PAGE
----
Calgary’s first Mormon temple and Canada’s eighth recently opened in Royal Oak and is holding public tours until October 20. At the end of October the sacred space will be open to members in good standing with the church only. Inside the 33,000 square foot building is divided into small rooms for weddings, baptism, worship meditation and more. The Celestial Room for silent meditation has a Swarovski crystal chandelier and the marble-encased baptism font rests on a sculpture of 12 oxen. At its tallest point, the temple’s granite exterior displays a three-metre-tall gilded statue of the angel Moroni.
(9802 Rocky Ridge N.W.)
The church sanctuary has 1,704 seats all with cupholders, which come in handy since the church provides free fair trade coffee. Weekend services involve big screens, a pastor with an iPad, music pumped through state of the art sound systems and more. The building also has banquet rooms, a children’s learning centre, gym and games room. It’s the largest Alliance church in Canada and its growing attendance means the building is due for another expansion.
(12345 40 St. S.E.)
Canada’s largest mosque complex is in Northeast Calgary right on the edge of Prairie Winds Park. The complex sits on 3.86 acres and includes a 48,000-square-foot mosque. In addition to the prayer hall (adorned with a 400-kilogram chandelier), there is a library, gym and TV studio. Outside there is a 97-foot-tall, steel-capped minaret and steel dome. The mosque is a gathering place for Calgary’s Ahmadiyya Muslim community, which raised 100 per cent of the funds to build it.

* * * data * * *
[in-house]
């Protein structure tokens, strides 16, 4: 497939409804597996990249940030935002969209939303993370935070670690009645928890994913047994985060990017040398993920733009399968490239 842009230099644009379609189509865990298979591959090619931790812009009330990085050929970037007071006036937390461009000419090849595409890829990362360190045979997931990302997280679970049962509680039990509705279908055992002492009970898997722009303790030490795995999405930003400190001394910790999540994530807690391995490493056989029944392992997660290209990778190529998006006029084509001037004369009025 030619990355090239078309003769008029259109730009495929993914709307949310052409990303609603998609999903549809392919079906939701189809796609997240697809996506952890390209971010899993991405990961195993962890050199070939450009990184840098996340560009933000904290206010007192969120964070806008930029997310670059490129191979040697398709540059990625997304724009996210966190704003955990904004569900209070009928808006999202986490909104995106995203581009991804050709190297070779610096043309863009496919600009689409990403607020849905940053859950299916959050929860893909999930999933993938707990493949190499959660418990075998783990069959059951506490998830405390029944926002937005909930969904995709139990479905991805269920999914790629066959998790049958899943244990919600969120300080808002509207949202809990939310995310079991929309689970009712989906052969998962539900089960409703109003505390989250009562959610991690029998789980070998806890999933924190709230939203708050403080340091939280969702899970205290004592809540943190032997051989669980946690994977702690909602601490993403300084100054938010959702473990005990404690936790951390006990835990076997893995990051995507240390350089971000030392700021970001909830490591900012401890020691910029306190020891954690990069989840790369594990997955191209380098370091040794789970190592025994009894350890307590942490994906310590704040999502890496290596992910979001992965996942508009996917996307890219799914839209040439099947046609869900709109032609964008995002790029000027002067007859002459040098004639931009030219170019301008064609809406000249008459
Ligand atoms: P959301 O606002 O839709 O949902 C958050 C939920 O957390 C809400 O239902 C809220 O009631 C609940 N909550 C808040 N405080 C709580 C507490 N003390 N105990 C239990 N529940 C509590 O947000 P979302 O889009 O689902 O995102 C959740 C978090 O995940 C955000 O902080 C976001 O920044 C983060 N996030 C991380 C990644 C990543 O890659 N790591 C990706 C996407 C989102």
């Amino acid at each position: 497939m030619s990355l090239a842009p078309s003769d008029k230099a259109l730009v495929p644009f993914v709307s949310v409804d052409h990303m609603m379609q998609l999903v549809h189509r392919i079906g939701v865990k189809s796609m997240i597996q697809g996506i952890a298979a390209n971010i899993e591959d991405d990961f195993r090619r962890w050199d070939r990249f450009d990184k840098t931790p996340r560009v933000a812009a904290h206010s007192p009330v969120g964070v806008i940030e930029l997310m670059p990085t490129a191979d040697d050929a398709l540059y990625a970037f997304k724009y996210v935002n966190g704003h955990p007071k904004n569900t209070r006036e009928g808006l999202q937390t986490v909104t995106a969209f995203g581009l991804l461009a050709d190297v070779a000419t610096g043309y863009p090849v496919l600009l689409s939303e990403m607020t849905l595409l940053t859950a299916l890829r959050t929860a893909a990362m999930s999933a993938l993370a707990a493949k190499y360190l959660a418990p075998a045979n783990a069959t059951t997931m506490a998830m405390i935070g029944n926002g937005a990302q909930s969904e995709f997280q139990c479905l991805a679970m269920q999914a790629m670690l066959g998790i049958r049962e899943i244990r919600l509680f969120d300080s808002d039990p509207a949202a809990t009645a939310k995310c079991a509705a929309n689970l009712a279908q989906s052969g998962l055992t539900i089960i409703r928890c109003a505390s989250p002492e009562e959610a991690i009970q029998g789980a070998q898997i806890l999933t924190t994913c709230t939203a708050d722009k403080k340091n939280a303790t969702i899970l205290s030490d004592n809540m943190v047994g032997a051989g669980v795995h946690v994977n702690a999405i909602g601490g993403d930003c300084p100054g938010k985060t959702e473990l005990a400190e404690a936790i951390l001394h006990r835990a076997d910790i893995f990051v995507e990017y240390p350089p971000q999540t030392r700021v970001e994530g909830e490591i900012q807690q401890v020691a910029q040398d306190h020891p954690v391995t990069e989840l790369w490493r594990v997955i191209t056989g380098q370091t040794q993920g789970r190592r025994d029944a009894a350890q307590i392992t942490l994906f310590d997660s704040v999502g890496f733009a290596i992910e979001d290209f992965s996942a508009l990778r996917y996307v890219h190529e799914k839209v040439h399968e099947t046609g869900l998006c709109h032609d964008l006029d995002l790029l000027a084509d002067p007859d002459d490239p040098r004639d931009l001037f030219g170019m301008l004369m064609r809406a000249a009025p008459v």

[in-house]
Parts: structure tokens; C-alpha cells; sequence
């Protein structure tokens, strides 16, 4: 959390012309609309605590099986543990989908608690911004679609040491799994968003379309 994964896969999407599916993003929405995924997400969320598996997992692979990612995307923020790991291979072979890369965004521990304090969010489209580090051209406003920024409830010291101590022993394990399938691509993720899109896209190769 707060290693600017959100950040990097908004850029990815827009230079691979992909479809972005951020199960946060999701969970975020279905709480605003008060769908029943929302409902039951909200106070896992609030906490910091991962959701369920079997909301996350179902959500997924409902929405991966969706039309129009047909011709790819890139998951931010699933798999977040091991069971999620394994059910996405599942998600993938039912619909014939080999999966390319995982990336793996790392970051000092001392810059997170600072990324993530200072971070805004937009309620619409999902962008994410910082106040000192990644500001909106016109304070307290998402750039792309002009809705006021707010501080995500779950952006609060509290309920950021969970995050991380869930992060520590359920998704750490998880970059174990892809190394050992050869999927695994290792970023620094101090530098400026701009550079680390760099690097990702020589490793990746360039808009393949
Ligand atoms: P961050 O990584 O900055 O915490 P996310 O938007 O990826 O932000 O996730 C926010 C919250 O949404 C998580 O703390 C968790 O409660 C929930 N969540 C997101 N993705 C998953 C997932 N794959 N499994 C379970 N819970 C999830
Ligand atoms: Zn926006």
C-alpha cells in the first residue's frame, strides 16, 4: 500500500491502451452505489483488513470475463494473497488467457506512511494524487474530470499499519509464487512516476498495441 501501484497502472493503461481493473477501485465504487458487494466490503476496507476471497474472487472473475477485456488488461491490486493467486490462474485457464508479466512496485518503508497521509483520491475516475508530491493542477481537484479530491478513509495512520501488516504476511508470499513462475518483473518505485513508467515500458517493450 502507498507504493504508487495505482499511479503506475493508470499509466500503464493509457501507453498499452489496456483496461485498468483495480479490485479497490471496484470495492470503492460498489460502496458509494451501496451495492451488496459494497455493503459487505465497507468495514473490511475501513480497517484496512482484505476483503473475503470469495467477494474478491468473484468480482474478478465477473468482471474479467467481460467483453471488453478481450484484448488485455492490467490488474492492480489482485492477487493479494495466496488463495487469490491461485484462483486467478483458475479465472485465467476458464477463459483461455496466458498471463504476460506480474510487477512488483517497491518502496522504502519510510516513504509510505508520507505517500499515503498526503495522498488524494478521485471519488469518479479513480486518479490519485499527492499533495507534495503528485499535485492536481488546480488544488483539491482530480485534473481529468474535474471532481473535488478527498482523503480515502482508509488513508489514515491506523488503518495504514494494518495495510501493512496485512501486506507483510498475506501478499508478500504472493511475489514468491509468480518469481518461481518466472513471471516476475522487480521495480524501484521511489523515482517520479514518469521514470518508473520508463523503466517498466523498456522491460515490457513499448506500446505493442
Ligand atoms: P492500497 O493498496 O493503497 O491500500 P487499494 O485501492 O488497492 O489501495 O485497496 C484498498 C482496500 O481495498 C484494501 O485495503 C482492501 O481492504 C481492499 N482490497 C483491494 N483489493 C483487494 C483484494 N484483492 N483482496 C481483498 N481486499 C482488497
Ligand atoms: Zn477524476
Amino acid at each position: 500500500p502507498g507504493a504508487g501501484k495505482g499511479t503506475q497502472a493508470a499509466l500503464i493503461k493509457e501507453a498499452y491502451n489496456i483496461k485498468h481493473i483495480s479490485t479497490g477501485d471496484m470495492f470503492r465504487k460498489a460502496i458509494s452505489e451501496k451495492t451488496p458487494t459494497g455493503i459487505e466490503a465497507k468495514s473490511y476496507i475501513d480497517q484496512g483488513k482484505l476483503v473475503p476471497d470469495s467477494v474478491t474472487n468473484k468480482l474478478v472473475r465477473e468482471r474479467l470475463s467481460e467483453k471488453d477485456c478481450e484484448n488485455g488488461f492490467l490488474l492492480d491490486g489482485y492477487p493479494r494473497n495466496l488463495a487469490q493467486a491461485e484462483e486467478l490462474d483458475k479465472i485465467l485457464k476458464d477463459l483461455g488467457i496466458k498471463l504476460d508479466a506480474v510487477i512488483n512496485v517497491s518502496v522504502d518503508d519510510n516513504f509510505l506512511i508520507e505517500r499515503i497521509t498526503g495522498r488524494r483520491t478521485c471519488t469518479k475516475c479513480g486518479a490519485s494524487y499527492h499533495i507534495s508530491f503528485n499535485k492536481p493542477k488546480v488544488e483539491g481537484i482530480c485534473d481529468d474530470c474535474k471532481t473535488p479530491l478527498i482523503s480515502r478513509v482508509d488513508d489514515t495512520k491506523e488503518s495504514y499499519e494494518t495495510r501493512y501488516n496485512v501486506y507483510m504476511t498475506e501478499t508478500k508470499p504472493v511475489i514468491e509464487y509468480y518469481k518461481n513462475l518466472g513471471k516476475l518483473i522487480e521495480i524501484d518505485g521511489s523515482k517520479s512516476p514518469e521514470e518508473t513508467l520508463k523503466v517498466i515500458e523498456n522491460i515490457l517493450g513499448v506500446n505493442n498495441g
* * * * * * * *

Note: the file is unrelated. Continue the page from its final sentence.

(4353 54 Ave. N.E.)
The current building – built and consecrated in 1957 – is the fourth version of St. Mary’s in Mission, which is so named because it is where Father Lacombe and the city’s original Catholic missionaries settled in Calgary. The cathedral’s 125-foot-high streamlined tower can be seen from far away. There is a 16-foot high statue of Madonna above bronze doors and four 750-pound bells, which are all that is left from the previous St Mary’s.
(219 18 Ave. S.W.)
This Jewish temple was once a shared space with the Living United Church, until the Temple B’nai Tikvah became the sole user of the Britannia building. The Christian church was redesigned into a contemporary Jewish synagogue by architect Martin Cohos. Its sanctuary now includes a hanging installation by Calgary artist Jeff de Boer that consists of six hanging fabric domes each representing one of the six days of creation and one larger fabric dome representing a chuppah.
(900 47 Ave. S.W.)